BE BRIEF, NO TIME NOW, TTYL

Brevity is a positive virtue.  Shakespeare called it “the soul of wit.”  (Even though he put it in the mouth of that blowhard Polonius.) But in general, we all agree it is a good thing.  And abbreviations often help us to keep things short.  They are nothing new.  Business and industry have used them forever. Think A&P, BBD&O, UPS –  to simplify, shorten and brand the long names of companies so that we better remember them.  In Banking and Finance we have the FDIC and NASDAC and of course, ATMs (which in France is DAC for distributeur automatique de billet). As Soon As Possible (which is too long for the workplace mandate to hurry up) became ASAP.  In show biz abbreviation is more than just efficient.  It says a star is so famous he or she can be known by just one name, like Cher or Sting, or, even greater, by initials (think JLO).

Abbreviation of medical topics encourages us to feel comfy with dreaded diseases and their pharmacological cures.  I get it.  Who wouldn’t rather have DVT than deep vein thrombosis, and have it cured by some short and catchy acronym, called Clotout? An actress tells the camera that MBC or IBS or OCD isn’t going to beat her, and doesn’t it almost seem it will be easier than say, beating Metastatic Brain Cancer or Irritable Bowel Syndrome or Obsessive Compulsive Disorder?  It takes the edge off the diagnosis and makes us feel like it’s a club we belong to, rather than a disease we have.  And if, god forbid, we  have to go to Memorial Sloan Kettering, wouldn’t it be better to bounce in and see the Docs at MSK? ( I’m getting PTSD from this.)

But  sometimes abbreviations can do more than obfuscate.  They can mystify.   For example, have you ever, sometime in your life, sat in on a meeting of academics or social workers in a world filled with initials (of programs, agencies, waivers, initiatives and organizations)? EEOC and OSHA, FHA, DMs, RTs, FLXMs, BURPs.   it is like trying to understand the click talk of a foreign tribe or the chirping of cicadas.

And often, abbreviations may remain, while meanings are all but forgotten. Who remembers that BBD&O refers to four people named Batten, Barton, Durston and Osborne?  And how many people know that the A&P refers to the Atlantic and Pacific  Tea Company? Or that ATM stands for Automatic Teller Machine, or whether I want to drive to one in an RV or an SUV?  The letters may remain, but the meanings may have shifted, or reversed, or changed, or become defunct.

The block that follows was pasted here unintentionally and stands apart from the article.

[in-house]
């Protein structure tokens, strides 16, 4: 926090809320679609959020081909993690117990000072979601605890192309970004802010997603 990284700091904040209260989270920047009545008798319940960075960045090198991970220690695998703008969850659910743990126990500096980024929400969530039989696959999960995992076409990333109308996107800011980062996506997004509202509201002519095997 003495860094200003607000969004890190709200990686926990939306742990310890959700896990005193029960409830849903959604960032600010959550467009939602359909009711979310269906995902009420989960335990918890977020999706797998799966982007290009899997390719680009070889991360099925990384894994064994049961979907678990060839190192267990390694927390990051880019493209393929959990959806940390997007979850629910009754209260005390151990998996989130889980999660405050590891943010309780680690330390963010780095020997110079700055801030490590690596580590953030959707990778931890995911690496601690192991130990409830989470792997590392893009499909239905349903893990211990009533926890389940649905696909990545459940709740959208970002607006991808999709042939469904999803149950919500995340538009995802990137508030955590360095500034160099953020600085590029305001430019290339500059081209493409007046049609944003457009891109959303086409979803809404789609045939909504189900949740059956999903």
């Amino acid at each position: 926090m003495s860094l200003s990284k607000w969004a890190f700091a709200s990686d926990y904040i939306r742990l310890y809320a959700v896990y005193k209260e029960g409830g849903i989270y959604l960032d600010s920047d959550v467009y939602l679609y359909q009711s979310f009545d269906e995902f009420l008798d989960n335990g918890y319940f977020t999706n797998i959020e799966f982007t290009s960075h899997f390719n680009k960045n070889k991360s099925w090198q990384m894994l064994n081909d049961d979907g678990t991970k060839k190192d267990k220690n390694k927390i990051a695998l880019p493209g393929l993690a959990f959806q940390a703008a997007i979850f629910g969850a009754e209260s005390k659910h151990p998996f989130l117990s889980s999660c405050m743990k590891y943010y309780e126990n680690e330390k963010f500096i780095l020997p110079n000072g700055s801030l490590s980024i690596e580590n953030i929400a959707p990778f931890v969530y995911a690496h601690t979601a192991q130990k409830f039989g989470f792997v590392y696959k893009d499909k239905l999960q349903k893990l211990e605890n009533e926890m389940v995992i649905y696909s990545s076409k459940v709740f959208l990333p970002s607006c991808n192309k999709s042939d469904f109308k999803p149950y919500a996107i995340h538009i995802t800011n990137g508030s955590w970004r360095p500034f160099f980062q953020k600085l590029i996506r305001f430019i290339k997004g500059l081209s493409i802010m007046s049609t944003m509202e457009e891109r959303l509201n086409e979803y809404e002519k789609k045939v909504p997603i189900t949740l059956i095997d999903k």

And just when I was getting used to all the above, I began sinking into the world of text messages. OMG.  RU kidding?

With texting something deeper than just brevity is going on.  The art of expression and conversation is under siege. Words we use to indicate thoughts and feelings are now shrunken and starved into single letters.   Punctuation is on the uptick.  Periods, I am told, in a text or Instagram, indicate finality, and exclamation points are thunderous. Which is not, in itself, a bad thing.  BUT:  how do you indicate complex thoughts?  Or emotion?  In my world, if you can’t express them, try them out, speak them in full, write them down, they will drift off or shrivel and die.

More importantly, perhaps, this form of abbreviation sucks the rhythm and emotion out of what were once sentences and paragraphs filled with ideas and feelings.  There is something deeply unsatisfying in saying LOL to tell someone who made you laugh that you were indeed amused, or ILY to express how you feel about a loved one.  There is no time to contemplate the profundity of “You Only Live Once” when it is expressed as YOLO.

Anyway, I hope you know how I feel even if I say it like this, dear RDRs and BFFs:  as we approach the end of the year, I sncrly wish you HNY. GD HLTH.  TTYL.

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About betteann

Writer, teacher, cook
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